If you’ve been making YouTube content for any amount of time, you’ve probably come across the term “royalty free” when looking for music. If you’re wondering “what does royalty free mean?”, don’t worry! We’re here to help you understand the term and why it’s kinda a big deal.
First things first – what’s a royalty?
You’ve probably already gotten your head around what copyright means in music and you probably know that when you use music in your videos, you’re only allowed to use music with permission. You probably also know that it can cost money to get that permission. What’s not as commonly known is that paying for permission to use a song on a video comes in two forms.
Number one is an upfront fee. You pay the owner of the song (or their representative) directly for permission to use the song in your video. That’s simple enough, but something else happens after the video is released. By law, money is owed to music Creators for broadcasts (or plays) of their tune as a part of videos, shows, or anything else they might be used in. This money is called “royalties”, and the rules around what royalties are owed when, and by who, can be tough to navigate.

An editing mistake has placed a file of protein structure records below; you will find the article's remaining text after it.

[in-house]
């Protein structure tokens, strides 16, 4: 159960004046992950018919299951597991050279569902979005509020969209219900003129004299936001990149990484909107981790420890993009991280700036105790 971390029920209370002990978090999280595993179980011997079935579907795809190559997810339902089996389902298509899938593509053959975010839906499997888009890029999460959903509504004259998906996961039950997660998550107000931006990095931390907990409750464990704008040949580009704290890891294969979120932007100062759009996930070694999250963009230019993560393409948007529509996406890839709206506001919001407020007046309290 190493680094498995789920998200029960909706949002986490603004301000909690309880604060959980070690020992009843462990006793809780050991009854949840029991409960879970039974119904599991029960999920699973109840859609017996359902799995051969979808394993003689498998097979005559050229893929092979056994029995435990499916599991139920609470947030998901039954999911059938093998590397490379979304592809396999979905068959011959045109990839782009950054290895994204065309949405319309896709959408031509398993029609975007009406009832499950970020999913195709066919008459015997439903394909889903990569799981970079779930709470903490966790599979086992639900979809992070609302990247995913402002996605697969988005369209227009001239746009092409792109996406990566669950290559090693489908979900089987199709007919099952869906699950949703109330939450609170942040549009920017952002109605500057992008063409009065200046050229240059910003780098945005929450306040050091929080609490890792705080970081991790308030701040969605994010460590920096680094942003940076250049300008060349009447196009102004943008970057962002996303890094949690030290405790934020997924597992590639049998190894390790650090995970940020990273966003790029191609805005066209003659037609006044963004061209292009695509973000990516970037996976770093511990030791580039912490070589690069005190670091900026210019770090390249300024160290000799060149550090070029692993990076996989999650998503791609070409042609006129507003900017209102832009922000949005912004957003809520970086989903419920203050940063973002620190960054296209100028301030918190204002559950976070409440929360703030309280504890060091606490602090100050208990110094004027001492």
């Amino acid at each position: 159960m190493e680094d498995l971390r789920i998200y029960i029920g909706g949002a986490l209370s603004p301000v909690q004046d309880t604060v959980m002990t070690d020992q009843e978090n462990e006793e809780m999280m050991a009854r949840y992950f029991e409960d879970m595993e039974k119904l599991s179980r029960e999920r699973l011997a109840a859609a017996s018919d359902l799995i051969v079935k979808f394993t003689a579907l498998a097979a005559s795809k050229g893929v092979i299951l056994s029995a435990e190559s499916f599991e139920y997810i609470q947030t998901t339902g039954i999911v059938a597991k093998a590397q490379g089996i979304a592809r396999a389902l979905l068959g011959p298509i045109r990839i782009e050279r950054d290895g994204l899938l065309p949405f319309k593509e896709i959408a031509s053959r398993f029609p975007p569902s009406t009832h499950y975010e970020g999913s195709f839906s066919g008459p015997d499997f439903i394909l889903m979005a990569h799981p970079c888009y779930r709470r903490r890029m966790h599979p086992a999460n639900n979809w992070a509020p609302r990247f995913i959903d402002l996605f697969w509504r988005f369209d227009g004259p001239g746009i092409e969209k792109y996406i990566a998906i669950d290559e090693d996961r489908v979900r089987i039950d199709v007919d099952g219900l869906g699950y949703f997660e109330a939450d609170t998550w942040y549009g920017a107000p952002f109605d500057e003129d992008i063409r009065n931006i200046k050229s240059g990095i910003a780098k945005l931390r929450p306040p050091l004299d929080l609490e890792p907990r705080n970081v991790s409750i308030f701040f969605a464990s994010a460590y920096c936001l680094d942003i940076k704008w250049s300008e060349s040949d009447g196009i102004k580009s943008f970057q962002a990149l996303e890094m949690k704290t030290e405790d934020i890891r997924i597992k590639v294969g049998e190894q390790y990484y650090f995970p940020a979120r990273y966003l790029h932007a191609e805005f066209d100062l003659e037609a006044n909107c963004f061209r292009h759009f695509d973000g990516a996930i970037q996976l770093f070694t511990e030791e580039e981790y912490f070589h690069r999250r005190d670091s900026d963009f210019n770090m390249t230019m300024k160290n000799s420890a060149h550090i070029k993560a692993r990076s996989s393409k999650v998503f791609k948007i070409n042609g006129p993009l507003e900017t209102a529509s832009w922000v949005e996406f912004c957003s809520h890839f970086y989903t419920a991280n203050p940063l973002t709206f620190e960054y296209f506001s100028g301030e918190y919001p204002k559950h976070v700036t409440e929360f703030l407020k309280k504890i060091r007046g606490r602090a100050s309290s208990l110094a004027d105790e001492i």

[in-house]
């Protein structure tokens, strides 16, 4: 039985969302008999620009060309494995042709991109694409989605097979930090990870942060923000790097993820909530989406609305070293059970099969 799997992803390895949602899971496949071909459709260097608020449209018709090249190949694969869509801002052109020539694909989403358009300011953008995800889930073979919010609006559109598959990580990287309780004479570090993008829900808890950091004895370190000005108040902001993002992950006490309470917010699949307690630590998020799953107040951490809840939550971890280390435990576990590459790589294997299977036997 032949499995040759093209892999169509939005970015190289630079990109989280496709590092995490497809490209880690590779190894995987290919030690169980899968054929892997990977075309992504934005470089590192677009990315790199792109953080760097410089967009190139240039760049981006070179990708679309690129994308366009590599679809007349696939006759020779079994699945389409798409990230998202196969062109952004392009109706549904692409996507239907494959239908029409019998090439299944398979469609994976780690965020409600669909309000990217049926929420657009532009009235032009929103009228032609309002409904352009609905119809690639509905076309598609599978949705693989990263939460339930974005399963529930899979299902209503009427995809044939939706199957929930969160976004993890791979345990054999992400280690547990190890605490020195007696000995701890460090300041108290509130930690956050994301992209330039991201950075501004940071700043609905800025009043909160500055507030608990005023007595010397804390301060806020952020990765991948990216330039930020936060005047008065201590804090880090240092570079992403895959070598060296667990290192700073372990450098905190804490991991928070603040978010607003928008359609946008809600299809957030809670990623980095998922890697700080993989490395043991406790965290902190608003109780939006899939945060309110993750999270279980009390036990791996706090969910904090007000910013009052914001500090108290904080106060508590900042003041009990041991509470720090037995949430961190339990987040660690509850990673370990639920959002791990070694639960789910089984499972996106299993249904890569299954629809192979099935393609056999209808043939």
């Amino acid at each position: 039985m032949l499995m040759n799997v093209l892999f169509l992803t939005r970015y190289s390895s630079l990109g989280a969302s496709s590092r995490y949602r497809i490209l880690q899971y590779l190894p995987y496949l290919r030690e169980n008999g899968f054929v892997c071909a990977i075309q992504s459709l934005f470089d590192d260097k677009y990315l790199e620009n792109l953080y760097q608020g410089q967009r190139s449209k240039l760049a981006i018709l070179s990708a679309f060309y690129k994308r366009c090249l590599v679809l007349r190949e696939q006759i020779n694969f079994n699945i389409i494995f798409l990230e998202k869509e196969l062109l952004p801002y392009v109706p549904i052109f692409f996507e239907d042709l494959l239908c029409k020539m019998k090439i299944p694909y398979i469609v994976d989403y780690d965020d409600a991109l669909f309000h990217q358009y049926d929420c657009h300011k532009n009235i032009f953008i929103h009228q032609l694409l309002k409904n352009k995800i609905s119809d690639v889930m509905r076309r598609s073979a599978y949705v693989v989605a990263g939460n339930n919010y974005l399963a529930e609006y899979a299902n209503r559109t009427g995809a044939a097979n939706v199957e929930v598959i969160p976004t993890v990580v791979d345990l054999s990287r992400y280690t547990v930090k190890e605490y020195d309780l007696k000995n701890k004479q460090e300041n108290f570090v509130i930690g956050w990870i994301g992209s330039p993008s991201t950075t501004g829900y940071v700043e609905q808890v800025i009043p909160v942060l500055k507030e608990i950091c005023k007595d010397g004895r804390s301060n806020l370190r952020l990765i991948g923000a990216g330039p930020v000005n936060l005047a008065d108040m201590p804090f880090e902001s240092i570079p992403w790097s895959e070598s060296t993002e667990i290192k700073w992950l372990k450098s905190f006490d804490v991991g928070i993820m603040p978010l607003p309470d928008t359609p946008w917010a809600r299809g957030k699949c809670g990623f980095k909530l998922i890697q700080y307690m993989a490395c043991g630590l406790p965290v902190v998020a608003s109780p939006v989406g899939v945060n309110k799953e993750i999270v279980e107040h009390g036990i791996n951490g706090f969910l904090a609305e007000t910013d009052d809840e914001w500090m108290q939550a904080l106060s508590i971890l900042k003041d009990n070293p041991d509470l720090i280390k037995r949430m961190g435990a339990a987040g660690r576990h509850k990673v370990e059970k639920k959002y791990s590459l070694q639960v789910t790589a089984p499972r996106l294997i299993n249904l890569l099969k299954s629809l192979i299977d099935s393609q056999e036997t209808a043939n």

What is royalty-free music?
For a YouTube Creator, keeping track of royalties can be nearly impossible, not to mention expensive, so sometimes music is offered on a “royalty free” basis. This means the music creator has waived their rights to these “backend” royalties, because they understand your plight and want to help!
That’s what “royalty free” means, in a simplified nutshell.
The most important part to understand? “Royalty free” does not necessarily mean “free”. You may still need to pay something up front but after this initial fee, you may be free to use the song as you please without having to pay more fees.
What does royalty-free mean for music?
The best way to highlight what it actually means for music, is to show you what it means in a real-world example.
Say you want to add one of the most popular songs for YouTube videos; SAD! – XXXTENTACION as the backing track to your upcoming video. If you purchase a royalty-free license for this track, you’ll pay the price you’re quoted a single time. It won’t matter whether you have 10 subscribers or 10,000,000, or how many platforms you want to use it on. Once you’ve paid that initial royalty fee, you won’t have to pay anything further.